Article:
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Lover's Graffiti Scrawled Across Sacred Rock
An American Indian tribe in the northwestern US state of Washington is furious after a vandal daubed "I (heart) Miranda" on one of its most sacred sites.
The Jamestown S'Klallam Tribe discovered the pink-and-white graffiti on the Tamanowas Rock last month.
The tag is about 8ft (2.4 metres) long and some 3ft tall.
The clean-up cost is estimated at $5,000 (£3,000), but the cultural damage is much worse, says the tribe.
Anette Nesse, chief operating officer for the tribe, told the Peninsula Daily News: "It's an incredibly important site for us.
"I don't know who Miranda is. She must mean a lot to somebody, but painting it on the rock is definitely not the best way to express it."
The 150-ft tall monolith - Tamanowas means "spirit power" in the tribe's language - is 43 million years old.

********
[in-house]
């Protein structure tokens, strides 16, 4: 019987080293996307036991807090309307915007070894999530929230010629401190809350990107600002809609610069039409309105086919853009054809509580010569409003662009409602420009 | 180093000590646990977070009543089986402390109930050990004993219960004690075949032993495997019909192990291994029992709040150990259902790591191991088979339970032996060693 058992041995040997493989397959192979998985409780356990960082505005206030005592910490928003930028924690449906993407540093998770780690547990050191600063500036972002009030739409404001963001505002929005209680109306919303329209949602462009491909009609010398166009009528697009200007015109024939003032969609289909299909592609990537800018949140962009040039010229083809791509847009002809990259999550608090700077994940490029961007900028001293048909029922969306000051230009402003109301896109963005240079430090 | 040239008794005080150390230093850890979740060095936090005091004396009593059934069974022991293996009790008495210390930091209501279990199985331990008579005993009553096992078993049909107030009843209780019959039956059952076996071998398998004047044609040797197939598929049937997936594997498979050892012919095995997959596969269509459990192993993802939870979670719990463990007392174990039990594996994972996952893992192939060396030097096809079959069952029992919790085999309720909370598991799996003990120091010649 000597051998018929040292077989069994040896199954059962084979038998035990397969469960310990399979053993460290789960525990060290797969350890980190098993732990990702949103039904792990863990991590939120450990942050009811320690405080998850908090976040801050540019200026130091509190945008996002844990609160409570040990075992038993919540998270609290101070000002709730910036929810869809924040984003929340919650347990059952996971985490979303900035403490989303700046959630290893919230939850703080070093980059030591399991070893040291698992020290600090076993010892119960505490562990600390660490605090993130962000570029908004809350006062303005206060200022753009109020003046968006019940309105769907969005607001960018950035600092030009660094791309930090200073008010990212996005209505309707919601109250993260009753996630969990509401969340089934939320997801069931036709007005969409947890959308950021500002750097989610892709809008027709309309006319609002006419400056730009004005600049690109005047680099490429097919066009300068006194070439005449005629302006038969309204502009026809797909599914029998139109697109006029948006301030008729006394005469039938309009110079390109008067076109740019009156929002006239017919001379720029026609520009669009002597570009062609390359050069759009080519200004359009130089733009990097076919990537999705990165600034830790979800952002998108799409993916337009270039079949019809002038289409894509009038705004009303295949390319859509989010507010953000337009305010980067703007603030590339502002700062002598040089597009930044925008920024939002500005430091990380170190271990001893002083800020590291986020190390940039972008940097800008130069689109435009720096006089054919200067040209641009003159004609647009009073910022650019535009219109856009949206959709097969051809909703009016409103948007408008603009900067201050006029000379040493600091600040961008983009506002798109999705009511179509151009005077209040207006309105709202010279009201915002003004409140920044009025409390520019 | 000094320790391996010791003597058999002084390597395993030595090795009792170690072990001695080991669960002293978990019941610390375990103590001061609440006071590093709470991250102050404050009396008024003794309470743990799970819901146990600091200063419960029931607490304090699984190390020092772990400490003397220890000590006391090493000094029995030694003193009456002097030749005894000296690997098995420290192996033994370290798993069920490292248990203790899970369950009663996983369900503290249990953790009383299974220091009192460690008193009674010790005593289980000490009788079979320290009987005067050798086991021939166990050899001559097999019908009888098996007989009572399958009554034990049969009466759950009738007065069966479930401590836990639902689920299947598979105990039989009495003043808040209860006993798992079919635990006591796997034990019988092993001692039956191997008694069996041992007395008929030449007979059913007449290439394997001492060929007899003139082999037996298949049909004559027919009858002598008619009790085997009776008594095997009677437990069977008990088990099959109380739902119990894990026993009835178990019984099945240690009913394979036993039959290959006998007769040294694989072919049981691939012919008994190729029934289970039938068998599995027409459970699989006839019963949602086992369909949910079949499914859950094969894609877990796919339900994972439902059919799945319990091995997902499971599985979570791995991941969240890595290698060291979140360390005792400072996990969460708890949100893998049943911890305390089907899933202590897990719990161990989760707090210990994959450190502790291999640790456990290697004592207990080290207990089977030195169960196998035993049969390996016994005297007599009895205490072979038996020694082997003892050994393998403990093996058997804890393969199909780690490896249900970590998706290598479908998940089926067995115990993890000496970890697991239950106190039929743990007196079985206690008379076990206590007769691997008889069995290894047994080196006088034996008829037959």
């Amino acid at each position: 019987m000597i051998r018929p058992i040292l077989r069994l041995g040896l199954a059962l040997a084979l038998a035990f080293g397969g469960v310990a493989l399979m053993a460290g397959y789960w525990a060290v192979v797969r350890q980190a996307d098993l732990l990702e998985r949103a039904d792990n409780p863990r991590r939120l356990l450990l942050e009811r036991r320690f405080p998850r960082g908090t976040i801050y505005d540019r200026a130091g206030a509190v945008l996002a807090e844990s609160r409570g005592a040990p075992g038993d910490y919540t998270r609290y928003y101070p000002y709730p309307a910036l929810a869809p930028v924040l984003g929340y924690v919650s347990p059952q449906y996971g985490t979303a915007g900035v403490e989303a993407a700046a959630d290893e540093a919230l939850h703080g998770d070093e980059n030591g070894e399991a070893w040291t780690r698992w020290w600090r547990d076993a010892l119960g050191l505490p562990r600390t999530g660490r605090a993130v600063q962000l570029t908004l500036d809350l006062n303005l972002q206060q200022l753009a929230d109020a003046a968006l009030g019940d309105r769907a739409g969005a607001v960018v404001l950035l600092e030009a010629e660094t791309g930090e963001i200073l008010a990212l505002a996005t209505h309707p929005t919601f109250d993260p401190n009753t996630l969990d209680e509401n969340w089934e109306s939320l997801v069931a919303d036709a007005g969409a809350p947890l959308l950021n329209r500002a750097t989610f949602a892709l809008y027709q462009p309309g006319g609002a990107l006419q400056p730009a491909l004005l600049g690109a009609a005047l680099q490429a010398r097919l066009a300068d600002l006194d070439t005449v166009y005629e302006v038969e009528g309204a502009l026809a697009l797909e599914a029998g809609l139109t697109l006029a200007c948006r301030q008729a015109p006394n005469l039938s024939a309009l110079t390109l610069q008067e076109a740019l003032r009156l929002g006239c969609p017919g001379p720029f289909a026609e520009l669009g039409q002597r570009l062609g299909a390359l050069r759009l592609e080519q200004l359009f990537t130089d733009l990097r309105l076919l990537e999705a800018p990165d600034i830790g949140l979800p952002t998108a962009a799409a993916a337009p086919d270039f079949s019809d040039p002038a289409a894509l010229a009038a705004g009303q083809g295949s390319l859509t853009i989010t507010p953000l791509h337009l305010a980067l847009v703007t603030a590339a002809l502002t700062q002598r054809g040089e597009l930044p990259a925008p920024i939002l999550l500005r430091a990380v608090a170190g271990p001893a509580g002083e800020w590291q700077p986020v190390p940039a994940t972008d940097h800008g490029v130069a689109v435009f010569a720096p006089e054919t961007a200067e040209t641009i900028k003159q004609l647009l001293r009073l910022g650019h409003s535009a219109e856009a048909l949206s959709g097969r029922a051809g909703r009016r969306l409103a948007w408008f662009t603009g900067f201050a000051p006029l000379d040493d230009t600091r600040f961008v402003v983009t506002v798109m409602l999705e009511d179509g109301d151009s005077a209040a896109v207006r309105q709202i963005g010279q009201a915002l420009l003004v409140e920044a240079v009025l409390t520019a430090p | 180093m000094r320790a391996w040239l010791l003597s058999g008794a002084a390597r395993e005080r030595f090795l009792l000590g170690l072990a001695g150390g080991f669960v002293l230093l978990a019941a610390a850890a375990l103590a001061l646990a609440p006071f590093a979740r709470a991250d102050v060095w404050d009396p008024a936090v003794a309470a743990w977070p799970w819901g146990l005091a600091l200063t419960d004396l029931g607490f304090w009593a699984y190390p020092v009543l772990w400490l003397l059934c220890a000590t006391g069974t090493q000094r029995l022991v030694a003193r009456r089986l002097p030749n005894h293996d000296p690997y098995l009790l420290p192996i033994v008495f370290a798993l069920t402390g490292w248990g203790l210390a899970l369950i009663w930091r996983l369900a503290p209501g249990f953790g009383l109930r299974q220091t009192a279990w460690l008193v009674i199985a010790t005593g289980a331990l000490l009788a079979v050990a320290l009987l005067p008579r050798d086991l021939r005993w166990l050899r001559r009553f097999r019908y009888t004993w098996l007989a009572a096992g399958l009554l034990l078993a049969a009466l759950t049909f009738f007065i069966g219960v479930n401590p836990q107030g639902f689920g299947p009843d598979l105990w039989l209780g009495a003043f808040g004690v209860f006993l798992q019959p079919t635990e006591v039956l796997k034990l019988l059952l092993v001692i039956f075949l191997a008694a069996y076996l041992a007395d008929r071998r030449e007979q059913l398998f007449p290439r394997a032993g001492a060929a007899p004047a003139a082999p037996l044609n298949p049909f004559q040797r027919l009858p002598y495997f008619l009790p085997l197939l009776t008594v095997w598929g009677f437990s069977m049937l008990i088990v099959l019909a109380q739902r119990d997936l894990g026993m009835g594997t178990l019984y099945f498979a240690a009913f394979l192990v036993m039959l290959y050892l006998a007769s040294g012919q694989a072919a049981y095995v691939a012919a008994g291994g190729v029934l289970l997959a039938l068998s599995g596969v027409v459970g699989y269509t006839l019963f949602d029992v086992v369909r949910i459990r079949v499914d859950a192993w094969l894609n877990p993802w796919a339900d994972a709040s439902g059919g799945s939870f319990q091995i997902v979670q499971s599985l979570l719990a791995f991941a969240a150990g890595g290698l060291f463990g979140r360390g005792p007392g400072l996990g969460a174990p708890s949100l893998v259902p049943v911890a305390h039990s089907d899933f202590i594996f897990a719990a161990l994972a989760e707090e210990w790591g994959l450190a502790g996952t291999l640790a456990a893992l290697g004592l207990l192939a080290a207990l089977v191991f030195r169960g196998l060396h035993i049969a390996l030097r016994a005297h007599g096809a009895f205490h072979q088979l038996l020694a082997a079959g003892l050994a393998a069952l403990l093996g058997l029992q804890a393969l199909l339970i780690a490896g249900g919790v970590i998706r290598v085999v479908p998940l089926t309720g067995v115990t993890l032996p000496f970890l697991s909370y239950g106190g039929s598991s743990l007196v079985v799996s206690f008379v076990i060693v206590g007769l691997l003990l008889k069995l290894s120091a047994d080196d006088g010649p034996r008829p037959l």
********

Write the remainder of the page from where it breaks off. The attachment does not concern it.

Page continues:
For millennia, Salish Native Americans are said to have used the site for refuge and spiritual renewal rituals.
The rock is also thought to have been used as a lookout spot for hunters of mastodons, the now extinct elephant-like beasts that used to roam North America.
The tribe bought the rock and 62 surrounding acres - located about 50 miles (80km) northwest of Seattle - from the Jefferson Land Trust for $600,000 in December.
The tribe says no one has been arrested for the vandalism, which follows another "I (heart) Miranda" tag daubed on a theatre in the area last month.